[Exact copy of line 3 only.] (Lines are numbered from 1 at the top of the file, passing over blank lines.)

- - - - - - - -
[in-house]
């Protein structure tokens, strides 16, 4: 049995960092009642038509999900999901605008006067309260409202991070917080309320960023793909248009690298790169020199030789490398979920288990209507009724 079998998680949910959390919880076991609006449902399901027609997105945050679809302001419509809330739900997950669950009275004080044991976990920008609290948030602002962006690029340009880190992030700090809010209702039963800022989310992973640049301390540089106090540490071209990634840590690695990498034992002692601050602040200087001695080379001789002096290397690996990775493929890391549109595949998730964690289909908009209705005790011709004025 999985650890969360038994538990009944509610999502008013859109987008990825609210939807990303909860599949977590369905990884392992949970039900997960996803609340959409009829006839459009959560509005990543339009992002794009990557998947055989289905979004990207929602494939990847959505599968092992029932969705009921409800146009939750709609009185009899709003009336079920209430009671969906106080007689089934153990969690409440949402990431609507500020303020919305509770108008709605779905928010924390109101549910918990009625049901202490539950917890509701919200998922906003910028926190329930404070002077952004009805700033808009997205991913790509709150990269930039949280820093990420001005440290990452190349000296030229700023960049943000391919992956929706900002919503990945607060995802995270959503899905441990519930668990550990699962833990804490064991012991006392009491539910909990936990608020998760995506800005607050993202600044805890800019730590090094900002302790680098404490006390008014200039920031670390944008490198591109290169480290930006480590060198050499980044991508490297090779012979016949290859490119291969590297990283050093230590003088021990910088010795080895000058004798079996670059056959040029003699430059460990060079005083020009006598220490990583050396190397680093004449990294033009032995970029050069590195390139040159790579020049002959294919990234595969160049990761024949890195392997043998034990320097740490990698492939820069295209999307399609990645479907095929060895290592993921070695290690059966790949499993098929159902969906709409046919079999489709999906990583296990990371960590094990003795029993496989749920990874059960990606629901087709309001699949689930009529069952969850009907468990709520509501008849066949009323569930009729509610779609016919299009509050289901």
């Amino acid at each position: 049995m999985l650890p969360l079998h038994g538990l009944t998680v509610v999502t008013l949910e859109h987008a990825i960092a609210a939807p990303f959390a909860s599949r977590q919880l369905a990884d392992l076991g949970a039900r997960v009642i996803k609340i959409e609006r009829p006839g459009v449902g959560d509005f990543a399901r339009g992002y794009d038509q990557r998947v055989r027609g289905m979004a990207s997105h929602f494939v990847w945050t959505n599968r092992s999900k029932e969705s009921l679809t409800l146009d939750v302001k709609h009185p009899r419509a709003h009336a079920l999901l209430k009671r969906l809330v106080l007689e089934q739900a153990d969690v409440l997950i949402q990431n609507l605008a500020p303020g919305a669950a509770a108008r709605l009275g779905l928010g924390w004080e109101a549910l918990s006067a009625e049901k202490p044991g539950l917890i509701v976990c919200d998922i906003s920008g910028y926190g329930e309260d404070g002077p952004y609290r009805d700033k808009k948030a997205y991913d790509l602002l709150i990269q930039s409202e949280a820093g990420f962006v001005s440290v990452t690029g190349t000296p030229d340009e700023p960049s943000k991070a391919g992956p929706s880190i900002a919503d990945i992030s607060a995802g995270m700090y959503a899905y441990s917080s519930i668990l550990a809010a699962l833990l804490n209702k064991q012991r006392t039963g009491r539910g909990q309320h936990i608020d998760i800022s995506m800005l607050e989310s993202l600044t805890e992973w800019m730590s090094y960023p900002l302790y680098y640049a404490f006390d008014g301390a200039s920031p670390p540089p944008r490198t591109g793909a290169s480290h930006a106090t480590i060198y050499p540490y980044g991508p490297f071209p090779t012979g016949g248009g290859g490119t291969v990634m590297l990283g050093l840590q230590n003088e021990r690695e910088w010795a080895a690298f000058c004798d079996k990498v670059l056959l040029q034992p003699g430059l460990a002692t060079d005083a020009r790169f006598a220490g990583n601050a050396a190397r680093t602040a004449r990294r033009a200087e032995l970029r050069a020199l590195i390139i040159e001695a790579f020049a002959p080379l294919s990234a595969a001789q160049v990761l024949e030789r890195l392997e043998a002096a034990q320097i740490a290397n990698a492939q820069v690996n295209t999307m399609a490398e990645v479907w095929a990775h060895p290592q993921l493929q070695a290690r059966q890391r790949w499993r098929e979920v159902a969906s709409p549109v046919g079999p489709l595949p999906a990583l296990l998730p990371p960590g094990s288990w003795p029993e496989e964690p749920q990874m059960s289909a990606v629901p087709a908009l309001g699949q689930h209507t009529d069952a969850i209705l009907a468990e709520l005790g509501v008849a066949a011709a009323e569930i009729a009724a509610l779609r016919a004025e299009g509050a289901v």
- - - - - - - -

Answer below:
């Amino acid at each position: 049995m999985l650890p969360l079998h038994g538990l009944t998680v509610v999502t008013l949910e859109h987008a990825i960092a609210a939807p990303f959390a909860s599949r977590q919880l369905a990884d392992l076991g949970a039900r997960v009642i996803k609340i959409e609006r009829p006839g459009v449902g959560d509005f990543a399901r339009g992002y794009d038509q990557r998947v055989r027609g289905m979004a990207s997105h929602f494939v990847w945050t959505n599968r092992s999900k029932e969705s009921l679809t409800l146009d939750v302001k709609h009185p009899r419509a709003h009336a079920l999901l209430k009671r969906l809330v106080l007689e089934q739900a153990d969690v409440l997950i949402q990431n609507l605008a500020p303020g919305a669950a509770a108008r709605l009275g779905l928010g924390w004080e109101a549910l918990s006067a009625e049901k202490p044991g539950l917890i509701v976990c919200d998922i906003s920008g910028y926190g329930e309260d404070g002077p952004y609290r009805d700033k808009k948030a997205y991913d790509l602002l709150i990269q930039s409202e949280a820093g990420f962006v001005s440290v990452t690029g190349t000296p030229d340009e700023p960049s943000k991070a391919g992956p929706s880190i900002a919503d990945i992030s607060a995802g995270m700090y959503a899905y441990s917080s519930i668990l550990a809010a699962l833990l804490n209702k064991q012991r006392t039963g009491r539910g909990q309320h936990i608020d998760i800022s995506m800005l607050e989310s993202l600044t805890e992973w800019m730590s090094y960023p900002l302790y680098y640049a404490f006390d008014g301390a200039s920031p670390p540089p944008r490198t591109g793909a290169s480290h930006a106090t480590i060198y050499p540490y980044g991508p490297f071209p090779t012979g016949g248009g290859g490119t291969v990634m590297l990283g050093l840590q230590n003088e021990r690695e910088w010795a080895a690298f000058c004798d079996k990498v670059l056959l040029q034992p003699g430059l460990a002692t060079d005083a020009r790169f006598a220490g990583n601050a050396a190397r680093t602040a004449r990294r033009a200087e032995l970029r050069a020199l590195i390139i040159e001695a790579f020049a002959p080379l294919s990234a595969a001789q160049v990761l024949e030789r890195l392997e043998a002096a034990q320097i740490a290397n990698a492939q820069v690996n295209t999307m399609a490398e990645v479907w095929a990775h060895p290592q993921l493929q070695a290690r059966q890391r790949w499993r098929e979920v159902a969906s709409p549109v046919g079999p489709l595949p999906a990583l296990l998730p990371p960590g094990s288990w003795p029993e496989e964690p749920q990874m059960s289909a990606v629901p087709a908009l309001g699949q689930h209507t009529d069952a969850i209705l009907a468990e709520l005790g509501v008849a066949a011709a009323e569930i009729a009724a509610l779609r016919a004025e299009g509050a289901v």